The definition of insanity is doing the same thing over, and over.. and expecting a different result.
Sound like parenthood much?
I hear too often parents telling me that their child (who was once a great sleeper), has–two, three or four months down the track–turned into a nightmare at bedtime. Sometimes there is a definitive catalyst for sleep regression, and sometimes it feels as though it sneaks up on us completely out of the blue – when nothing in our lives has changed at all….and sometimes it needs to.
Unless there is a medical reason, most sleep regression stems from some degree of fear–whether we are aware of the cause or not. Commonly we experience ‘setbacks’ with our child’s sleep patterns when they are feeling the most insecure; during developmental change (physical or cognitive), being out of routine (holidays, different carers or lack of consistency), and life transitions (new sibling, toilet training, starting childcare or mom returning to work) – that bring some element of fear and apprehension.
Just as adults are always evolving, so too are our children; their emotional and sleep needs alike. Whilst some children respond positively to a quick tweak to their routine or environment, others need’s may be more complex.
Here are some quick tips to help you get back on track:
Review your routine e.g. is it time to extend your child’s awake time between naps? are they ready to drop a nap? Do they need more or less wind-down time before bed? do they need to burn more energy during their waking hours? or more substantial solid meals than just puree?
Assess the sleep environment and make appropriate changes (age and circumstantial). E.g. where previously your baby may have slept in a pitch black room, your toddler may begin to develop a fear of the dark, and therefore a soft night light* may be considered. Perhaps you have just had neighbors begin renovations, or move in with a barking dog, calling for white noise to block out the noise distraction.*Red light is less disruptive to the circadian rhythm, so I recommend salt lamps if you are opting for a night-light.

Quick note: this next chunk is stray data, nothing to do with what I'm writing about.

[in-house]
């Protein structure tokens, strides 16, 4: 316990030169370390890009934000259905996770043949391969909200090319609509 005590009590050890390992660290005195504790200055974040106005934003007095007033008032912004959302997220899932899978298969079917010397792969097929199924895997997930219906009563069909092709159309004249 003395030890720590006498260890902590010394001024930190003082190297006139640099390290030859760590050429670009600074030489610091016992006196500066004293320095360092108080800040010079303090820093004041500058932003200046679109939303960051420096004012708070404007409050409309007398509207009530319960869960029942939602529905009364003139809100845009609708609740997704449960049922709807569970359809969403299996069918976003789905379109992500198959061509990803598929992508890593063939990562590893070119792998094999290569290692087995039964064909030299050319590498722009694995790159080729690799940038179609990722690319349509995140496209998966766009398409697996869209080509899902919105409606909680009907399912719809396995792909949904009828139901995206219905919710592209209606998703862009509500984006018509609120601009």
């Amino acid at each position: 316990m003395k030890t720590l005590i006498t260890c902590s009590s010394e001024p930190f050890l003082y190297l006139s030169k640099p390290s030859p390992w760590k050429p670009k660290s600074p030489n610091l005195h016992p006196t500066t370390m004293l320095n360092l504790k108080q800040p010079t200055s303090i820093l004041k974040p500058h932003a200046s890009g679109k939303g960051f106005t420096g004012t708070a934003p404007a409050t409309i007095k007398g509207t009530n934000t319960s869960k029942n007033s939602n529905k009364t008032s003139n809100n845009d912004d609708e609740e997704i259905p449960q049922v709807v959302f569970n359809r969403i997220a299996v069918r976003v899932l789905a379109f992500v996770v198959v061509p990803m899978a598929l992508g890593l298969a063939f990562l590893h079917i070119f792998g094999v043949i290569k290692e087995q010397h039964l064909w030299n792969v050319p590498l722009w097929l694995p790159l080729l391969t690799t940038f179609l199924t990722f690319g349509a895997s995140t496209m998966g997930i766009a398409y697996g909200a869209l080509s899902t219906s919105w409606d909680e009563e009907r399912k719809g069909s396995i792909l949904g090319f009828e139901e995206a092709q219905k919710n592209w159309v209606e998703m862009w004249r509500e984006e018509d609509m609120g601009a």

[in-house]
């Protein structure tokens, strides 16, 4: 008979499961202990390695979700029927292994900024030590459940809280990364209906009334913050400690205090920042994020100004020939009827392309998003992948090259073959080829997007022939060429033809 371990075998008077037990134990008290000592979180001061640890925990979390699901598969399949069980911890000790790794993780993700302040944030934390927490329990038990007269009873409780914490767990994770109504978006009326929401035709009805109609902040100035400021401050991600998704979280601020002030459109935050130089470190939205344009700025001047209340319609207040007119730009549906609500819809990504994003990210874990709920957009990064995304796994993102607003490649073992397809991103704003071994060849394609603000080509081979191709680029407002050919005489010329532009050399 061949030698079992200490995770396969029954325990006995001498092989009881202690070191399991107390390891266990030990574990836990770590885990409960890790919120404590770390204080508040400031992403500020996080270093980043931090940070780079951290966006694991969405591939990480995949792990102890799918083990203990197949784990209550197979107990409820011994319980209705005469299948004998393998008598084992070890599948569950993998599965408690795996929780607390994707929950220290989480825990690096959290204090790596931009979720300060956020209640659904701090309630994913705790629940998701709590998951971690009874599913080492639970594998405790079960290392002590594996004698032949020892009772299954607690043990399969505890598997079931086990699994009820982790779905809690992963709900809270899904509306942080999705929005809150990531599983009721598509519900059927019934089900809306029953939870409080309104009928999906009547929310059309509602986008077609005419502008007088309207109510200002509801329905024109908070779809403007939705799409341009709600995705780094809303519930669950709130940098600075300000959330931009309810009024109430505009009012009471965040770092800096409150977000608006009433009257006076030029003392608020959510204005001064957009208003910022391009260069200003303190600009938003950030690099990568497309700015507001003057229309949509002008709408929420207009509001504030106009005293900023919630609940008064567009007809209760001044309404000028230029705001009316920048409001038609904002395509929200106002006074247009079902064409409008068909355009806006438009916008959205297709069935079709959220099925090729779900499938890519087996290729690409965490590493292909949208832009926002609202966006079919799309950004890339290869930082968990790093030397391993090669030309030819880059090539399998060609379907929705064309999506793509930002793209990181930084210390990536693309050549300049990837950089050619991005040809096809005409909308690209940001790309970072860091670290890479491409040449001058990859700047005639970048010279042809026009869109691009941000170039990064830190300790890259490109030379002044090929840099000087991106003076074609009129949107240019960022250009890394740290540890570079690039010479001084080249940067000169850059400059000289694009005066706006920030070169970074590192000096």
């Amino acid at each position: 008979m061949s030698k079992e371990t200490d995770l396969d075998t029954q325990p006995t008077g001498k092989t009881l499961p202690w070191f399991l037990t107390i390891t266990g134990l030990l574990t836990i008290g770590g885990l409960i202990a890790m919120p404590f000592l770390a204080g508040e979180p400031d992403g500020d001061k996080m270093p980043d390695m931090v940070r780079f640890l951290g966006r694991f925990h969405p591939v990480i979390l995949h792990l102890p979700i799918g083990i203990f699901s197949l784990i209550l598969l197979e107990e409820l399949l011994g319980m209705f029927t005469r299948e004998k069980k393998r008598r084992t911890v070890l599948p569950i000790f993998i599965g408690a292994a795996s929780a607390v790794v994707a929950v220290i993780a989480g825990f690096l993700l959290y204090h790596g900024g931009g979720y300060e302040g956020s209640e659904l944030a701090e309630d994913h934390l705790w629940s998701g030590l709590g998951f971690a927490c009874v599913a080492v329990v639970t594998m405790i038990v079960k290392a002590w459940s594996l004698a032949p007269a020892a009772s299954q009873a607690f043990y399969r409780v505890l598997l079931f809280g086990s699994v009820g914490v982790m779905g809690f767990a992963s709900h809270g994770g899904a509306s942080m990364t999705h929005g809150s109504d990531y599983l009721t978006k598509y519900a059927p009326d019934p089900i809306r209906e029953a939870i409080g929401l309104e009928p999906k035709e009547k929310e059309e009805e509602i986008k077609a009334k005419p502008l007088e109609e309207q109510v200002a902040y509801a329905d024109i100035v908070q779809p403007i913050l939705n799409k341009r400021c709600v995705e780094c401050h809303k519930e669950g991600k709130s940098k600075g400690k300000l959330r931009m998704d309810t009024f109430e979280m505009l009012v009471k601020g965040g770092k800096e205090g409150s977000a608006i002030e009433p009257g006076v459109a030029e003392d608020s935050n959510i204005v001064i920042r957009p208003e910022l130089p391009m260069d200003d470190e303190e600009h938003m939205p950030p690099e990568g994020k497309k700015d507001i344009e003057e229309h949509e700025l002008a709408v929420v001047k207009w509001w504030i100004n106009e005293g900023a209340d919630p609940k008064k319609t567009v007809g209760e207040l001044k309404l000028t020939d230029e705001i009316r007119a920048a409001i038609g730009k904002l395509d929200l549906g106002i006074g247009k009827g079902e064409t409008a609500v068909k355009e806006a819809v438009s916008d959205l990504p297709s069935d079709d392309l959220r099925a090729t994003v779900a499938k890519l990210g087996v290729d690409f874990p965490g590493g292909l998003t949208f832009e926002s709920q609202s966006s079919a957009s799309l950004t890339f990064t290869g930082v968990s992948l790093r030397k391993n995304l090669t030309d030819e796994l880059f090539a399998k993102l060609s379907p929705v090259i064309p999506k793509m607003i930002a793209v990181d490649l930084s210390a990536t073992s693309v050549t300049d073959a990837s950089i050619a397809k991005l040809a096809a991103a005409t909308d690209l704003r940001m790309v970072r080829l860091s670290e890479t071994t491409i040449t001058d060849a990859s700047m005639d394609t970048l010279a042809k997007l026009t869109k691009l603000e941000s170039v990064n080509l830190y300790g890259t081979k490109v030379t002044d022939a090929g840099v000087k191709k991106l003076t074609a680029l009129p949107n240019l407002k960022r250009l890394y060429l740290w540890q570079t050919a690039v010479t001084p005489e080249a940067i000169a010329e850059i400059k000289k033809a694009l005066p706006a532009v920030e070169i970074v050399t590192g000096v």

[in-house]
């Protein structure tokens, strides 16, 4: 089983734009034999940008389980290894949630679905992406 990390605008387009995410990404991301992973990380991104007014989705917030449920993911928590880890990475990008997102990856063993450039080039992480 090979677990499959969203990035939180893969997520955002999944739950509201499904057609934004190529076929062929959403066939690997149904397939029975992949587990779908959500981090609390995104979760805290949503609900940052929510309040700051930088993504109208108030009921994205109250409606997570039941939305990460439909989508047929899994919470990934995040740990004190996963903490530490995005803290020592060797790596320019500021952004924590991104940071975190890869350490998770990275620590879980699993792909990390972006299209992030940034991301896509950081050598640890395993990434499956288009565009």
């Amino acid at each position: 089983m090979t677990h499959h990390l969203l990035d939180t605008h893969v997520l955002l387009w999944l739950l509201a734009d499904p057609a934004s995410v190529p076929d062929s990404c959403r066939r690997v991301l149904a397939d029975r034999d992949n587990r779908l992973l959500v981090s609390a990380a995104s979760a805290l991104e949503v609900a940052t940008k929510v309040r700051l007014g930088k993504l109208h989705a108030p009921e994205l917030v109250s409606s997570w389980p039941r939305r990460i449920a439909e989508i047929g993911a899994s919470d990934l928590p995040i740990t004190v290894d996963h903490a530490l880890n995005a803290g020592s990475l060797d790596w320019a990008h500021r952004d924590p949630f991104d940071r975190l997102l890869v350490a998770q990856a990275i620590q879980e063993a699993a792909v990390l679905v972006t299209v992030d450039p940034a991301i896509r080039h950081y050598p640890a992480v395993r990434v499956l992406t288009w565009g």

Review any sleep training methods or settling strategies you have been using. Where your young baby may have responded well to a ‘cry it out’ method, separation anxiety may mean this will no longer be effective; just as a pickup/put down technique previously used on your 6-month-old will not be suitable your toddler at 12 months and beyond. In my experience, behavioral methods are usually unsuccessful at changing sleep patterns long-term – instead, I focus on connection tools such as listening, quality time, and play for a more sustainable solution.
Have a connection plan. Irrespective of age, children thrive on a close relationship with their parents; this enables them to successfully handle stress, upset and conflict in their everyday lives and transition with greater ease and efficiency at times of change. Children actively seek out connection from their parents throughout the day – and often overnight – in order to feel safe and secure (insecurity is the main cause of most sleep difficulties experienced by children). Making time for play, listening, and to spend one-on-one, distraction-free quality time with your child each day works wonders to encourage confidence and safety (the antidote to fear) and increased resilience (hence less regression) at times of change.
Create laughter. Children heal their fears, stresses, and tensions through laughter. If you notice that something particularly creates laughter for your child, do more of that! Some children will indulge in a deep belly laugh when a parent ‘pretends’ to fall over, or walk into the wall. Similarly, funny faces, silly dance moves, or basic ‘horse play’ can be a healing experience for children to laugh away their fears which may otherwise be the catalyst for nightmares, night terrors or just disturbed sleep in general. Laughter is generally the ‘icing on the cake’; when melted away through play and close attention, helps reveal more intense feelings of fear, anger and hurt to be healed under the surface (potentially originating from an earlier life event). It is common for laughter to transform to tears following connected and playful moments, so make allowances for some listening time if your child becomes emotional and begins to cry.
Avoid too much change at once. I encourage parents to focus on one change at a time – e.g. routine change, transitioning from bassinet to cot/cot to toddler bed, moving house, toilet training, changing bedroom or starting childcare to avoid overwhelm (and regression) for all.